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Stuart0742

In my 1972 - 73 Railway timetable there is a motorail service from Sheffield to Newton Abbot

23:50 departure from Sheffield arriving 07:05 at Newton Abbot

This service had a choice of Sleeping or compartment accommodation.

Did anyone travel on this service?

or have more information?

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In my 1972 - 73 Railway timetable there is a motorail service from Sheffield to Newton Abbot

23:50 departure from Sheffield arriving 07:05 at Newton Abbot

This service had a choice of Sleeping or compartment accommodation.

Did anyone travel on this service?

or have more information?

So let me get this right

You can put your car on a train so you don't have to drive it

You can then travel on the train overnight, and even sleep on it if you want.

..and then you arrive at Newton Abbot, - a small place noted only for its racecourse! :blink:

Why?

Why would anyone actually want to do that or use this service? :huh:

I'll have a day at the races, I want to get their early but I don't like driving overnight so I'll go on the train, - Oh, but I'm still going to take the car with me (presumably to make the return journey, - is the rail ticket one way only?)

What a pointless service.

No wonder British Rail fell upon hard times.

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Stuart0742

So let me get this right

You can put your car on a train so you don't have to drive it

You can then travel on the train overnight, and even sleep on it if you want.

..and then you arrive at Newton Abbot, - a small place noted only for its racecourse! :blink:

Why?

Why would anyone actually want to do that or use this service? :huh:

I'll have a day at the races, I want to get their early but I don't like driving overnight so I'll go on the train, - Oh, but I'm still going to take the car with me (presumably to make the return journey, - is the rail ticket one way only?)

What a pointless service.

No wonder British Rail fell upon hard times.

No not pointless

Remember

1. There was no M5 etc so a drive south would be via the A38 etc

2. Newton Abbot is on the main Great Western line through Devon only a few miles from the hugely popular Torbay. and other South Devon resorts.

Not even British Rail would expect people to go to Newton Abbot for their holidays

So Newton Abbot was purely a railhead for South Devon

or course as road travel became easier to the South West this service was discontinued

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madannie77

Newton Abbot was the terminal point as it had a suitable loading/unloading dock for cars. You would then drive off to Torbay or Cornwall refreshed after a good night's sleep, having avoided the long drive from Sheffield (or somewhere else up north), and the reverse journey would be made at the end of the holiday.

The idea was to avoid the nightmare that was the journey to and from the west country before the M5 was completed. Having been on journeys to Cornwall via the A38 and sundry bits of the M5 in the 1970s I can recall how slow progress could be.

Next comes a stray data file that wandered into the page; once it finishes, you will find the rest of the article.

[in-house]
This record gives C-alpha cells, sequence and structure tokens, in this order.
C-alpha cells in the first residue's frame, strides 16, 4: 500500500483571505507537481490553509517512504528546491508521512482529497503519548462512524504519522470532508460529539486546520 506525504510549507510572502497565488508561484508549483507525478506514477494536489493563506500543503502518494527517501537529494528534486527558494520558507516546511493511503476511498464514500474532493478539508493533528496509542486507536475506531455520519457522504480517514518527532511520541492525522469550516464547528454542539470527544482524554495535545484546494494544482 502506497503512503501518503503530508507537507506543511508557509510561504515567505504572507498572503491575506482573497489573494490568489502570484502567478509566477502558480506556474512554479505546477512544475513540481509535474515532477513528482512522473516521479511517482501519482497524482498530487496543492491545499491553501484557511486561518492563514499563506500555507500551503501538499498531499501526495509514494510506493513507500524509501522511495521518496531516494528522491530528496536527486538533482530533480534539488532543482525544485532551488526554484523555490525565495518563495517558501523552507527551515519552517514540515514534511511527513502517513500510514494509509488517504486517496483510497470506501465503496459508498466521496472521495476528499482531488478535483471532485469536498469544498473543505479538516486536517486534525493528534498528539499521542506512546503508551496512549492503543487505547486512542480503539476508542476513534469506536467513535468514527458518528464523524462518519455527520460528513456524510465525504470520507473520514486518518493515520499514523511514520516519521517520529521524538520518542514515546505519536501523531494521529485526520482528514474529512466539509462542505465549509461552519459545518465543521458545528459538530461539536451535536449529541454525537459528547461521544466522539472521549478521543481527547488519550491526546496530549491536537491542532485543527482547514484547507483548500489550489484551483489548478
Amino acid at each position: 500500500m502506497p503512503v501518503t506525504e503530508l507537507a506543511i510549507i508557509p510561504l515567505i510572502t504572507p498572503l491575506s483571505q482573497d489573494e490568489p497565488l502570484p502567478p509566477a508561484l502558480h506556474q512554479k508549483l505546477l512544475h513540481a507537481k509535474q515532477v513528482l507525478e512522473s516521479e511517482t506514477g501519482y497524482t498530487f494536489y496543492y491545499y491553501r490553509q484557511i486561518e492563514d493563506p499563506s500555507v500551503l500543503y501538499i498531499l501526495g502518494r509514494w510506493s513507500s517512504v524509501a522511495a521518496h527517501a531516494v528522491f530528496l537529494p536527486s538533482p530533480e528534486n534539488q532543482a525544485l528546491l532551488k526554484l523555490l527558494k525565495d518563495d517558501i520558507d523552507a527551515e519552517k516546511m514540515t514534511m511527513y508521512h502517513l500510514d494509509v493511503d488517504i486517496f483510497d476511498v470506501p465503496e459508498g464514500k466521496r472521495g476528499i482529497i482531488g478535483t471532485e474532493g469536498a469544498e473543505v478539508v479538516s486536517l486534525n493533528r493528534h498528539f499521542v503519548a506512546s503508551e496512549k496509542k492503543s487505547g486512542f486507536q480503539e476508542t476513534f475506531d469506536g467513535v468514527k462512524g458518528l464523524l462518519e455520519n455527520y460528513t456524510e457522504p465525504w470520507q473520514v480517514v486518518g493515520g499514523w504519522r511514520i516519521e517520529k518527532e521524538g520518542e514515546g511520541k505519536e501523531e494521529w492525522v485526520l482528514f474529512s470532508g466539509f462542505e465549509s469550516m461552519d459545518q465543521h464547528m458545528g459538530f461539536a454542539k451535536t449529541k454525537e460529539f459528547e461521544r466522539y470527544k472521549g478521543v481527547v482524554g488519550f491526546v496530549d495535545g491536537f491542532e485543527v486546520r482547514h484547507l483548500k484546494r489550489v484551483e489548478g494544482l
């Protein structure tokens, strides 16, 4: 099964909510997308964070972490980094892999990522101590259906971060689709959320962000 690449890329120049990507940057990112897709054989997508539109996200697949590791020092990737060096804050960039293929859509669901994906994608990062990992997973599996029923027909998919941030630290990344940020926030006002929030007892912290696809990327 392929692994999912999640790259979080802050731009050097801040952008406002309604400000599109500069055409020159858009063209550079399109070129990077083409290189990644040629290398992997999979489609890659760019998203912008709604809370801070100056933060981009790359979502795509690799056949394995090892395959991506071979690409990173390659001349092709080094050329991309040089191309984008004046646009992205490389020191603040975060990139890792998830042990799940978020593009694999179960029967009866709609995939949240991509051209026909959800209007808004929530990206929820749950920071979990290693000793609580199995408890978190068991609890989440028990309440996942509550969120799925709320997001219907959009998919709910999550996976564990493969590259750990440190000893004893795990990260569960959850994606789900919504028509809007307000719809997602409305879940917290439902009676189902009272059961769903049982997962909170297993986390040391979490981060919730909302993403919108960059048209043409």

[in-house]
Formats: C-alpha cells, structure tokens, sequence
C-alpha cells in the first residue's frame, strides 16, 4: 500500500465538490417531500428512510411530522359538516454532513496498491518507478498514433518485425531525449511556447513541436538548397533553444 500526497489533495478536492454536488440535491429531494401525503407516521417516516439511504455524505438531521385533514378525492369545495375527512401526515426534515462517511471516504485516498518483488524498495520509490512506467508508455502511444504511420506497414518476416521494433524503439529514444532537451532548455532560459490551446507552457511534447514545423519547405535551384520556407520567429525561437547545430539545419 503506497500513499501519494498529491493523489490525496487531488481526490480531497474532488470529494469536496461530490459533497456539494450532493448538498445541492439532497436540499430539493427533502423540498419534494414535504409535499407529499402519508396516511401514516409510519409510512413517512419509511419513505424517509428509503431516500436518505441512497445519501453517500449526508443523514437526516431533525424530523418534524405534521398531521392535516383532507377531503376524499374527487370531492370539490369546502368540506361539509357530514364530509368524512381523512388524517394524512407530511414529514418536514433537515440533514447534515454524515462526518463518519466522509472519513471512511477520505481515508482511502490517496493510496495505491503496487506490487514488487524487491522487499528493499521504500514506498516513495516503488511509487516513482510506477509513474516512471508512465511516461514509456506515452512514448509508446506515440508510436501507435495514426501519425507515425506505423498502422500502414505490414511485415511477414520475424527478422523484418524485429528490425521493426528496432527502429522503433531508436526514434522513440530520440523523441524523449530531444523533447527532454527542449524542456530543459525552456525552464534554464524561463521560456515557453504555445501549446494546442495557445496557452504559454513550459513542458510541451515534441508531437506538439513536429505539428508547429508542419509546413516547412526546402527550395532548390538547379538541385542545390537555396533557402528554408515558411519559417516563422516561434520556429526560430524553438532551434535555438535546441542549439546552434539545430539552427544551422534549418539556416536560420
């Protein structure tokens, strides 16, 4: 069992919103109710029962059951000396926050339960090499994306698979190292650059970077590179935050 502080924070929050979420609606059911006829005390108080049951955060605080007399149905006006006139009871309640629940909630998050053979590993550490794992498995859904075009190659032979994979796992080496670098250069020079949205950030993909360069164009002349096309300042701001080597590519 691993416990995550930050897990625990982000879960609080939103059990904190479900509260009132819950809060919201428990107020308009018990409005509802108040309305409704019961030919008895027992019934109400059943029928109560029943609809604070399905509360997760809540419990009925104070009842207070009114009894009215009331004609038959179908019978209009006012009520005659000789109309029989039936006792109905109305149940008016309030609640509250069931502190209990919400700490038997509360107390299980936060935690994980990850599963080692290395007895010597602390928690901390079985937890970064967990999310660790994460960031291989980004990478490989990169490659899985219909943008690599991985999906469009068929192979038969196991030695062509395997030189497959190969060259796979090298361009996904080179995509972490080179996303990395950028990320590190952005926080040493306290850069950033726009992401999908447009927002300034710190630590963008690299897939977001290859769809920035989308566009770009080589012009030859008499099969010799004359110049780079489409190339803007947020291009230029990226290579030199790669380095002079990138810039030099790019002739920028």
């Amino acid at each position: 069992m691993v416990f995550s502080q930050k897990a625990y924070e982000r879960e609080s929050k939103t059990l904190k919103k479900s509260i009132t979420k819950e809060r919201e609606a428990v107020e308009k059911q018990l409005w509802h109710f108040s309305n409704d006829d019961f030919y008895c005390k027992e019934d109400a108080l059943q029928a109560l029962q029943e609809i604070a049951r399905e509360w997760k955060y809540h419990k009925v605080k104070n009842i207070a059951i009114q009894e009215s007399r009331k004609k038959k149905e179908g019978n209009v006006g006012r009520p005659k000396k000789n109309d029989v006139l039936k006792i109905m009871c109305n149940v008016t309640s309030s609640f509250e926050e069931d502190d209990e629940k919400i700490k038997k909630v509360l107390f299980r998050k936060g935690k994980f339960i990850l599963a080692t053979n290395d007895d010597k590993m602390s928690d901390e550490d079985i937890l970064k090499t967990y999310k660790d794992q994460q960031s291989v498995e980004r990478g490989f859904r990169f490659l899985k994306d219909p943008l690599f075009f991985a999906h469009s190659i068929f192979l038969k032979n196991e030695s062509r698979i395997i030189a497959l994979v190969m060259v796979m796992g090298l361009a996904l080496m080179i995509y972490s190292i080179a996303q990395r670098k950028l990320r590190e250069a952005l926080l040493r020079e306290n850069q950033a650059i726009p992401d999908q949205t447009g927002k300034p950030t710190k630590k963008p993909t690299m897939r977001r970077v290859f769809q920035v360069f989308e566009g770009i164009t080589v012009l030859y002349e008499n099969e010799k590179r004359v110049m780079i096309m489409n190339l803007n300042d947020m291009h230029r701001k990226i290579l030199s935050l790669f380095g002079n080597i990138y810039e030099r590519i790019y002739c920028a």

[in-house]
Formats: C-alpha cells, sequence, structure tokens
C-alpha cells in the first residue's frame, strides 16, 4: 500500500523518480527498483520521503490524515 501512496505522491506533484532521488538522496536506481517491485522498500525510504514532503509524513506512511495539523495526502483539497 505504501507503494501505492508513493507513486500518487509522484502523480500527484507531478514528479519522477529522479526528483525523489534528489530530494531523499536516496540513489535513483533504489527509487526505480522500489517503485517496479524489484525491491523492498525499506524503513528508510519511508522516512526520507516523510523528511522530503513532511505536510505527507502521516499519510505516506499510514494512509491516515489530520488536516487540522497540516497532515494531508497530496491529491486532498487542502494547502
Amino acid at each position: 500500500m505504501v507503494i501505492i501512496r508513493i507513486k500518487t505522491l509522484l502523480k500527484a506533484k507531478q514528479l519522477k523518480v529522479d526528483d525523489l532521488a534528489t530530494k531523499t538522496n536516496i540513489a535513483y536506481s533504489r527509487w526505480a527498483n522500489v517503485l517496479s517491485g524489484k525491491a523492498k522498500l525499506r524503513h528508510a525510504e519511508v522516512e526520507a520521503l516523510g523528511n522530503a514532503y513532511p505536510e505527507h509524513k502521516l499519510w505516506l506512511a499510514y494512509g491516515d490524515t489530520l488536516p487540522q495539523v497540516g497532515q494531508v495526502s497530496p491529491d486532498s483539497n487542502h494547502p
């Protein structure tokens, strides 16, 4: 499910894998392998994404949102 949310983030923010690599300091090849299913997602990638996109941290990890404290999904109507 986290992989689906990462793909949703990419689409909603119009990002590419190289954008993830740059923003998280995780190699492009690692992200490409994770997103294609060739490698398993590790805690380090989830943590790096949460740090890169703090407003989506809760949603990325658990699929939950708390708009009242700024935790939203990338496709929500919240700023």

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No not pointless

Remember

1. There was no M5 etc so a drive south would be via the A38 etc

2. Newton Abbot is on the main Great Western line through Devon only a few miles from the hugely popular Torbay. and other South Devon resorts.

Not even British Rail would expect people to go to Newton Abbot for their holidays

So Newton Abbot was purely a railhead for South Devon

or course as road travel became easier to the South West this service was discontinued

Nothing to do with going to the races then,

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Newton Abbot was the terminal point as it had a suitable loading/unloading dock for cars. You would then drive off to Torbay or Cornwall refreshed after a good night's sleep, having avoided the long drive from Sheffield (or somewhere else up north), and the reverse journey would be made at the end of the holiday.

The idea was to avoid the nightmare that was the journey to and from the west country before the M5 was completed. Having been on journeys to Cornwall via the A38 and sundry bits of the M5 in the 1970s I can recall how slow progress could be.

So that begs the question of cost.

Regardless of the inconvenience of the drive compared to the overnight motorail sleeper, for a family of 4 what would be the relative costs of driving your car directly to Newton Abbott before travelling onwards or putting your car on the motorail train and travelling down overnight on the train.

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Stuart0742

So that begs the question of cost.

Regardless of the inconvenience of the drive compared to the overnight motorail sleeper, for a family of 4 what would be the relative costs of driving your car directly to Newton Abbott before travelling onwards or putting your car on the motorail train and travelling down overnight on the train.

Not sure of the cost (Yet) , but it was probably cost that killed the service when motoring became so cheap and easy

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hilldweller

In my 1972 - 73 Railway timetable there is a motorail service from Sheffield to Newton Abbot